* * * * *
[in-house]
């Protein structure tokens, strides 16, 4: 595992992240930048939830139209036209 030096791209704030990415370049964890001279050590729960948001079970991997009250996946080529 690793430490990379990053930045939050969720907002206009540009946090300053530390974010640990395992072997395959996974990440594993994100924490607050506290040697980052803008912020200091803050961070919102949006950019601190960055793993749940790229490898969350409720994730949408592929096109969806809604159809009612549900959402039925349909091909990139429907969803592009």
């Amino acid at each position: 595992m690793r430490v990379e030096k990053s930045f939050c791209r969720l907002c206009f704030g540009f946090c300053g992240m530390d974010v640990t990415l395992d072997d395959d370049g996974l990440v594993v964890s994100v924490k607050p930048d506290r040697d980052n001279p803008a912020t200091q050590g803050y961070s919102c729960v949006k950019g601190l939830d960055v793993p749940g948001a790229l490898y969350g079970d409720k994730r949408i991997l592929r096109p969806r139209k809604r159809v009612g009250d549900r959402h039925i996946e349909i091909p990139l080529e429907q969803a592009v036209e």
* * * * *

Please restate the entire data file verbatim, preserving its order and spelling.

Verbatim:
[in-house]
């Protein structure tokens, strides 16, 4: 595992992240930048939830139209036209 030096791209704030990415370049964890001279050590729960948001079970991997009250996946080529 690793430490990379990053930045939050969720907002206009540009946090300053530390974010640990395992072997395959996974990440594993994100924490607050506290040697980052803008912020200091803050961070919102949006950019601190960055793993749940790229490898969350409720994730949408592929096109969806809604159809009612549900959402039925349909091909990139429907969803592009």
């Amino acid at each position: 595992m690793r430490v990379e030096k990053s930045f939050c791209r969720l907002c206009f704030g540009f946090c300053g992240m530390d974010v640990t990415l395992d072997d395959d370049g996974l990440v594993v964890s994100v924490k607050p930048d506290r040697d980052n001279p803008a912020t200091q050590g803050y961070s919102c729960v949006k950019g601190l939830d960055v793993p749940g948001a790229l490898y969350g079970d409720k994730r949408i991997l592929r096109p969806r139209k809604r159809v009612g009250d549900r959402h039925i996946e349909i091909p990139l080529e429907q969803a592009v036209e």